I just finished reading "Beastly" by Alex Flinn. It was better than I expected. Just what I needed after reading the classical literature for over a year.
I saw the movie quite recently and I was really disappointed.
Is the book any better?

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Post by JaJe » Jul 1st, '11, 07:57

complexfest wrote:
I just finished reading "Beastly" by Alex Flinn. It was better than I expected. Just what I needed after reading the classical literature for over a year.
I saw the movie quite recently and I was really disappointed.
Is the book any better?
I haven´t seen the movie - so I can´t say which one is better, but I know that they changed a lot of things while making the movie. For example: the characters look. From a woman´s point of view I´d say Vanessa Hudgens is really beautiful - but in the book Lindy is red-haired nothing-special looking girl. Also Kyle himself is more like a monster in the book (hairy and stuff). So I guess the movie differs from the book alot.
I didn´t like the way the author had written some scenes where Kyle was having an internet conversation with so-called "other monsters" aka people who are turned into something by the witch. It was quite pointless because it didn´t add anything to the main storyline and it´s really hard to figure out how a frog could write with the keyboard...
I did like the romance part. As it is written from Kyle´s point of view it´s much more easier to understand him and his actions.

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Post by MoonRaven » Jul 13th, '11, 04:49

Currently reading the second book in the Vampire Academy series.

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Post by XrayZ » Jul 13th, '11, 07:22

Normally I hate doing research, but this time it's fun cause I'm reading two very different histories of Japan.

One is The Story of Japan Vol. 1 by Hiraizumi Kiyoshi - a book written in 1970 by an elderly historian who had been deeply committed to Japanese militarism and resigned his post on the day Japan surrendered in WWII. The intro says it was written "in the midst of a left wing avalanche" and that the author "remained firm as a rock in his orthodox view of history"... so, basically, this is more useful as an insight into the early-Showa nationalist mindset than it is as actual history. I'm actually researching the '30s, but I've had this for ages and never read it (in fact, I won it in a charity raffle!).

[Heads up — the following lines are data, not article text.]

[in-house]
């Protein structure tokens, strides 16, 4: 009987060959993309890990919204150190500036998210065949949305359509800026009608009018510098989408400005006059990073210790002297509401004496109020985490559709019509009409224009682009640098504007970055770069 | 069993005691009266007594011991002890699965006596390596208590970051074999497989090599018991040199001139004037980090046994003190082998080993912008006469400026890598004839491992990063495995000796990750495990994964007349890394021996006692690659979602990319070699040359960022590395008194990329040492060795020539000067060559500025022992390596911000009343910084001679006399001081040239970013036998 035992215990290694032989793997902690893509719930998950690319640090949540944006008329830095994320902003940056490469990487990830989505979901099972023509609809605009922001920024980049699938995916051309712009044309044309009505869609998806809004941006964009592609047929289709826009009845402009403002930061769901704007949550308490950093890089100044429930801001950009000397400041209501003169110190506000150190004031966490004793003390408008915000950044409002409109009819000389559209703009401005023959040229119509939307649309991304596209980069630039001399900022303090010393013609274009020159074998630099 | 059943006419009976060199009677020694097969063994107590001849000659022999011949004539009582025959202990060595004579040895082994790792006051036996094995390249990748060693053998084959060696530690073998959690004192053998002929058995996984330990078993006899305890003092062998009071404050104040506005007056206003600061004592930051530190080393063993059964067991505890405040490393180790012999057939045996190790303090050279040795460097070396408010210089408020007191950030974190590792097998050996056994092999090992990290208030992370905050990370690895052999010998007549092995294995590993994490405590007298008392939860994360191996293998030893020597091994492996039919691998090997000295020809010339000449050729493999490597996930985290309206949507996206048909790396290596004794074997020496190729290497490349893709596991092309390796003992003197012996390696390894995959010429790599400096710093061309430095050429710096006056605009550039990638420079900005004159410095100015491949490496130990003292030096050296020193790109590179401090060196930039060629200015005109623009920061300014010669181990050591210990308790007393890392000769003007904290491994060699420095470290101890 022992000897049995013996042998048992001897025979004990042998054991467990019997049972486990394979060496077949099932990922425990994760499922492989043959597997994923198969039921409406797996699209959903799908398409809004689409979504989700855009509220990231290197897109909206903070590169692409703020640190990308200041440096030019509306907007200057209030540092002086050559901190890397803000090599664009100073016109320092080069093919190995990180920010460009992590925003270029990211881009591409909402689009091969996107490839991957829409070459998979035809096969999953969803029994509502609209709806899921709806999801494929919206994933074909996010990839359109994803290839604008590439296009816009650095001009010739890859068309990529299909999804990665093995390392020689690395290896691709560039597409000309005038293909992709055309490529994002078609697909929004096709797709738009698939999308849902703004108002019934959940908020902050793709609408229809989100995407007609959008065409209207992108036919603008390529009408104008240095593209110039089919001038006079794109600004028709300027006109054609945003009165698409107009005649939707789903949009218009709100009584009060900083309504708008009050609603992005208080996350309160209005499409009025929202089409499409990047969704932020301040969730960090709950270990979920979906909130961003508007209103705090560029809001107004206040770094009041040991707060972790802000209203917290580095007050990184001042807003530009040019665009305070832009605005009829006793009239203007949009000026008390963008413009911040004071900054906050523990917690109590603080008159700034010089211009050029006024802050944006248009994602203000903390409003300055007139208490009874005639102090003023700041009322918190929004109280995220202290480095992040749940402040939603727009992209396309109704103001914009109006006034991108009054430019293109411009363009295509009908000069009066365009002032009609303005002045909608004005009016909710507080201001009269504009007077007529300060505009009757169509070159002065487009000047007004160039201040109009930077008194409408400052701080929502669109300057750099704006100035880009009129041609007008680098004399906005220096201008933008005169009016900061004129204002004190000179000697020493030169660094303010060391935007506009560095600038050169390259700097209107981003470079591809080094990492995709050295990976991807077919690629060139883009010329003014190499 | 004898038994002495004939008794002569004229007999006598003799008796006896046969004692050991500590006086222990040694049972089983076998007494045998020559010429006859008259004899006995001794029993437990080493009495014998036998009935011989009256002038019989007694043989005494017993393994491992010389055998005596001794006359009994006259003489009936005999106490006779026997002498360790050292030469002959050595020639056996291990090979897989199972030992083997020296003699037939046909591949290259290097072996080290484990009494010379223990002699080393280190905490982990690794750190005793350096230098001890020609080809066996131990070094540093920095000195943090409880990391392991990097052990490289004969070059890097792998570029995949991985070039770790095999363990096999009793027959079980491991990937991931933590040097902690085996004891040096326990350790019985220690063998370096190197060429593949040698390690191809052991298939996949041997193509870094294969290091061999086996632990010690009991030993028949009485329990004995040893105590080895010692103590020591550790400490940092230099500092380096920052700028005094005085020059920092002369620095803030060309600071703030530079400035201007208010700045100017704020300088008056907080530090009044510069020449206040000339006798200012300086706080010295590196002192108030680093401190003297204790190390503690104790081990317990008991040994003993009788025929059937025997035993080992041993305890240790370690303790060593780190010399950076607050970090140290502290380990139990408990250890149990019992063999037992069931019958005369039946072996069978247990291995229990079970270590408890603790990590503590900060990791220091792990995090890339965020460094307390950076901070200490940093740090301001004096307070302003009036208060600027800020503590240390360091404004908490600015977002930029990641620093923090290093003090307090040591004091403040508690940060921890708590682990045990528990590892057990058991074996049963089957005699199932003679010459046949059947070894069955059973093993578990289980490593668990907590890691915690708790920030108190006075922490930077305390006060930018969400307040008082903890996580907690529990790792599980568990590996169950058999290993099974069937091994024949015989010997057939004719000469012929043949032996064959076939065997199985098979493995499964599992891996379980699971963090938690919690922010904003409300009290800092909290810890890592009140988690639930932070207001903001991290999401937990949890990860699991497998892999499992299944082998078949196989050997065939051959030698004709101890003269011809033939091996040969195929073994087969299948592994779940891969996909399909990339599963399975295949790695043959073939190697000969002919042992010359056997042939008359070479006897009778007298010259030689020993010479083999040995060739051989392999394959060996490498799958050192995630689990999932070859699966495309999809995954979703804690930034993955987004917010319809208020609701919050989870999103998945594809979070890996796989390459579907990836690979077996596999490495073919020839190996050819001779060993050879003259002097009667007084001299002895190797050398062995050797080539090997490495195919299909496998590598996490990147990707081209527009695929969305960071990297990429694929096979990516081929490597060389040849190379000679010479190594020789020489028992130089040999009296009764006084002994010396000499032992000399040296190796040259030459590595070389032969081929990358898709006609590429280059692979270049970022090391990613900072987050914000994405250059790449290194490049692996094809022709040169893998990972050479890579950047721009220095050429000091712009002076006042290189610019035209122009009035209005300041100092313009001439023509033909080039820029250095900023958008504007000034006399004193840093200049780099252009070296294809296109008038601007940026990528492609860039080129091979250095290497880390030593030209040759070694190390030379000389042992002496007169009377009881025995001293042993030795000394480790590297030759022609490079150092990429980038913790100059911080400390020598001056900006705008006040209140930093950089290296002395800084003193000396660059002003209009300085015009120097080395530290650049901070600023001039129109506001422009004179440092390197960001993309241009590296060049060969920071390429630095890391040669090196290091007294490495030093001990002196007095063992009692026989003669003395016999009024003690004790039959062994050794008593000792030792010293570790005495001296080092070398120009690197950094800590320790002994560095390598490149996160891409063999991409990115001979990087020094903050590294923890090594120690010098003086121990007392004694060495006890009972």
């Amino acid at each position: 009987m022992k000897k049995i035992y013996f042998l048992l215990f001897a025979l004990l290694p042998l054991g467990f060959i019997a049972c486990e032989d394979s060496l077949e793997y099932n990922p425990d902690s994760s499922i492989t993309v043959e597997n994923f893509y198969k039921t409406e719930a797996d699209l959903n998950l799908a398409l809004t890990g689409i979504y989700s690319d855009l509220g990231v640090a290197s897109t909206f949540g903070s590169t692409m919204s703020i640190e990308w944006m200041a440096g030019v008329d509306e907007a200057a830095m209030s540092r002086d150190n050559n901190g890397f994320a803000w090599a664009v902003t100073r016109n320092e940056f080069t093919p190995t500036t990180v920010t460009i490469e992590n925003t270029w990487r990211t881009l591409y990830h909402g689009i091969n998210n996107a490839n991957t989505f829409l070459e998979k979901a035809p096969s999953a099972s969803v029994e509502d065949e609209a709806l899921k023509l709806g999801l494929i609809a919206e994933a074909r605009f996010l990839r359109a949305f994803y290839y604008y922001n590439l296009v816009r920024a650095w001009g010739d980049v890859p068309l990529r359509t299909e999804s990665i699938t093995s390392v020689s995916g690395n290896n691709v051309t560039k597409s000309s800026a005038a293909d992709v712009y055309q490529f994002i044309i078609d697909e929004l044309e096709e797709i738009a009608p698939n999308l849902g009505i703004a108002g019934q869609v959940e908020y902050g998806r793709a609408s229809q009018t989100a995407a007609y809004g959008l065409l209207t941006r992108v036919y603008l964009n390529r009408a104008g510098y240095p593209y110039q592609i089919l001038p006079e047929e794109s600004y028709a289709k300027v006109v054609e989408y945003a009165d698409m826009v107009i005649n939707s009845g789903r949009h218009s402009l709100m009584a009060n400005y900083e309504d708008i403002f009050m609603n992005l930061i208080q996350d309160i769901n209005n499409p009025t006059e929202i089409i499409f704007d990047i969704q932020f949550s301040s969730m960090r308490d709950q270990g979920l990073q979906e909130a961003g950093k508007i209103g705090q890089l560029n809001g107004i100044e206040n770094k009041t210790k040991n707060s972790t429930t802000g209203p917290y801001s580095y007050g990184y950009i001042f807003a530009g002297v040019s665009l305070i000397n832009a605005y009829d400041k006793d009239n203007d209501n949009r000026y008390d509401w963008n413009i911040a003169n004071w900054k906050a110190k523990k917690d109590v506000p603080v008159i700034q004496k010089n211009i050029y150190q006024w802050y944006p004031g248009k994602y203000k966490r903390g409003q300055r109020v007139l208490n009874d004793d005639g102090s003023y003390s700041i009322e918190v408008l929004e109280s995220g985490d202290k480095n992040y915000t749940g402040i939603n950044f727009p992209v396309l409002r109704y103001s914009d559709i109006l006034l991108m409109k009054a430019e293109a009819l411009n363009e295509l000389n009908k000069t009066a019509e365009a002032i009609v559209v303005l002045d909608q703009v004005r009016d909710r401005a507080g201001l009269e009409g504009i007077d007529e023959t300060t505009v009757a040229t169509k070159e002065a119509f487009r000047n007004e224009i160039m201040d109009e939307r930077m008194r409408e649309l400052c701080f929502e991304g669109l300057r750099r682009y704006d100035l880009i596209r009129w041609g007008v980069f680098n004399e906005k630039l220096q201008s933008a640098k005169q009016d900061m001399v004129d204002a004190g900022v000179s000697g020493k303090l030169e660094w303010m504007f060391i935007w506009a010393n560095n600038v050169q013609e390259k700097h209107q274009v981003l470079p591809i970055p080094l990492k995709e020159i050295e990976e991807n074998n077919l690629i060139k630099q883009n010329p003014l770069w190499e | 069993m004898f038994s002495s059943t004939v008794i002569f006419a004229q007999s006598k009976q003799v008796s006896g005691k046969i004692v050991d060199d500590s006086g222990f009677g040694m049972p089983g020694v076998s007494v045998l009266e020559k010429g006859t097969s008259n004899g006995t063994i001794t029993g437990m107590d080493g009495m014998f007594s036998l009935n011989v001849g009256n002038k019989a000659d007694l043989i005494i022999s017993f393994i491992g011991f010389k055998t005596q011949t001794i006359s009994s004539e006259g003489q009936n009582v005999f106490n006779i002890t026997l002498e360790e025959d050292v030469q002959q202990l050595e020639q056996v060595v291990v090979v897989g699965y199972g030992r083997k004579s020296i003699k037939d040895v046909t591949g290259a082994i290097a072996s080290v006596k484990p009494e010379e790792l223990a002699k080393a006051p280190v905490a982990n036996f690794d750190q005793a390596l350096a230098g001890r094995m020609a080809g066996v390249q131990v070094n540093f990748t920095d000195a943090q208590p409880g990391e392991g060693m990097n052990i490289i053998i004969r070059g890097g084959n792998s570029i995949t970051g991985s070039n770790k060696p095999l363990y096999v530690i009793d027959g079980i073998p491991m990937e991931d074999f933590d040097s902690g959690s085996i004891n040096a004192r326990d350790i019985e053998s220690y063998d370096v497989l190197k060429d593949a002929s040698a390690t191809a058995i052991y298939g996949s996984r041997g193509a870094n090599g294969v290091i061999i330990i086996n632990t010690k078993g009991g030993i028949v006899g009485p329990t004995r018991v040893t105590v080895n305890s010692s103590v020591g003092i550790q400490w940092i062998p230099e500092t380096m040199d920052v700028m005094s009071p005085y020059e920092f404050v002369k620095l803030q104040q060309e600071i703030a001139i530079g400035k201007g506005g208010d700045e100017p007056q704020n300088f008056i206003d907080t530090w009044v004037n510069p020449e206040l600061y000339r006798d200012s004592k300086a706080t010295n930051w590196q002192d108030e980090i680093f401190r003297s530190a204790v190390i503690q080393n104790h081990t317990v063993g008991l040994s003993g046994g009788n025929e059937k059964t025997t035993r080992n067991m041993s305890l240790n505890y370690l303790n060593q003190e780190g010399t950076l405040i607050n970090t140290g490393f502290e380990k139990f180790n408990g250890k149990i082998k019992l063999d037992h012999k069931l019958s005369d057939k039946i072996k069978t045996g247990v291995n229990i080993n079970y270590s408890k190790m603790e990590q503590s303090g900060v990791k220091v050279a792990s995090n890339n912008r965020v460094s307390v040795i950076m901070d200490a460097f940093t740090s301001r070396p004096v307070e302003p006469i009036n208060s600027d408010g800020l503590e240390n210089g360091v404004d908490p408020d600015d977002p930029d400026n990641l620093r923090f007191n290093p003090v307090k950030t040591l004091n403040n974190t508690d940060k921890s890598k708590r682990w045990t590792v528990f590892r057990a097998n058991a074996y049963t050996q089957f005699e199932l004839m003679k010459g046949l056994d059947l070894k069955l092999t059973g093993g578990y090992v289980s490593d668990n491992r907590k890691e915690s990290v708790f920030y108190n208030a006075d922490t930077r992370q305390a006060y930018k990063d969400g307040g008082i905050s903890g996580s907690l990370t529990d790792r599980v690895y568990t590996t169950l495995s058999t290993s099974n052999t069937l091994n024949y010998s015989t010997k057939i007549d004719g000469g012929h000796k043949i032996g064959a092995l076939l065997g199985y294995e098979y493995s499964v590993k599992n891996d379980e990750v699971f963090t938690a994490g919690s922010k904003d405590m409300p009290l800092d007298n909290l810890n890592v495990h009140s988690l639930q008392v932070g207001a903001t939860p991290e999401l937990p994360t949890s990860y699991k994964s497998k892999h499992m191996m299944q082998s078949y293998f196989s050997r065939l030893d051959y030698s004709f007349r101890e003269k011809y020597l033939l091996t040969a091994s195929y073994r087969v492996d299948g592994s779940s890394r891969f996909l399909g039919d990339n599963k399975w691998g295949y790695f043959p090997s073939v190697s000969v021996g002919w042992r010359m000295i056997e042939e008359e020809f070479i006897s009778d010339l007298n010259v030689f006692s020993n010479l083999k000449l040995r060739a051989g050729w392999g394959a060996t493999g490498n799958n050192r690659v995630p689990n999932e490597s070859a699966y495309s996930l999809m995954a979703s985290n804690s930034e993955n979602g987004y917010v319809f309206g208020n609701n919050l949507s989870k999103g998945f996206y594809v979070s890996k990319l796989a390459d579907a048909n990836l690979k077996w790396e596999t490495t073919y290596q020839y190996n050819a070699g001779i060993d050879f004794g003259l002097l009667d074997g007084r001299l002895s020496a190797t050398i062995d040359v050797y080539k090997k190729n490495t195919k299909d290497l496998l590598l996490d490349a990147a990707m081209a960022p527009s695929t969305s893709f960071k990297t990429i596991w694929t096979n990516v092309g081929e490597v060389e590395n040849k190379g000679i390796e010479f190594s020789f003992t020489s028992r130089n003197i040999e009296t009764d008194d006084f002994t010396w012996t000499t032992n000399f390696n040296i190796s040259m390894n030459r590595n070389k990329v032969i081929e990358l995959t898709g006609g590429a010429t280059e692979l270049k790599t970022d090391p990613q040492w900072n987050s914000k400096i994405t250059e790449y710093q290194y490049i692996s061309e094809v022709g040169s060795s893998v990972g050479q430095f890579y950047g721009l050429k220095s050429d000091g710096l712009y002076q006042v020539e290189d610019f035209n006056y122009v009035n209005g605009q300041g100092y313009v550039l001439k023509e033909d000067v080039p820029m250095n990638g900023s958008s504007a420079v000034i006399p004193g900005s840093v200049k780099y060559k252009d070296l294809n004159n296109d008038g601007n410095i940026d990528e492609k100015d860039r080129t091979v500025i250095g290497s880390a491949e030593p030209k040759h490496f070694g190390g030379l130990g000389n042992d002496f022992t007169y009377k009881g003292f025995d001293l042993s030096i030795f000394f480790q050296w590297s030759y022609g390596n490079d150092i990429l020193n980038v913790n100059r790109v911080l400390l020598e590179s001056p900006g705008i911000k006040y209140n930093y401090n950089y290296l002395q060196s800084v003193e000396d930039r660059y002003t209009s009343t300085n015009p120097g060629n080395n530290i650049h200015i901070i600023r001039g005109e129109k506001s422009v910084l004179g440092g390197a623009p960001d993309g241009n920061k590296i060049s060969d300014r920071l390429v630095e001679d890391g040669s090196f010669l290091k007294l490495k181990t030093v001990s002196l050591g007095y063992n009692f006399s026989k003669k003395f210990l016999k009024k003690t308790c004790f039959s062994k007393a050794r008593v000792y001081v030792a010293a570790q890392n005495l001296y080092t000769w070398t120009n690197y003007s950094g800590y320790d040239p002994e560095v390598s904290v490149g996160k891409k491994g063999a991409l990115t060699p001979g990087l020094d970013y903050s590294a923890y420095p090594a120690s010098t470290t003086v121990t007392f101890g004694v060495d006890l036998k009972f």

The other book is A History of Modern Japan by Richard Storry, which was written just 8 years after the end of the Occupation in 1960, and which is far more useful as research, and perhaps more entertaining to read. Because the author is more detached and more modern in his methods, it seems very strange that this book is ten years older. It's a good read, actually, always interesting and concise, and quite balanced (although Storry's politics are as easy to read as Hiraizumi's).

So... can any of you cultured souls reccommend some works concerning 1930s Japan?

Oh yeah, and I just read a kids' book my daughter lent me called Teacher's Dead by Benjamin Zephaniah. I never really got into the guy's poetry (for my money he's like a cut-rate Linton Kwesi Johnson), but he's a pretty damn entertaining novelist. The narrator seems a bit fresh-faced and innocent compared to me at his age, but maybe that's cause I was already old and cynical at 15.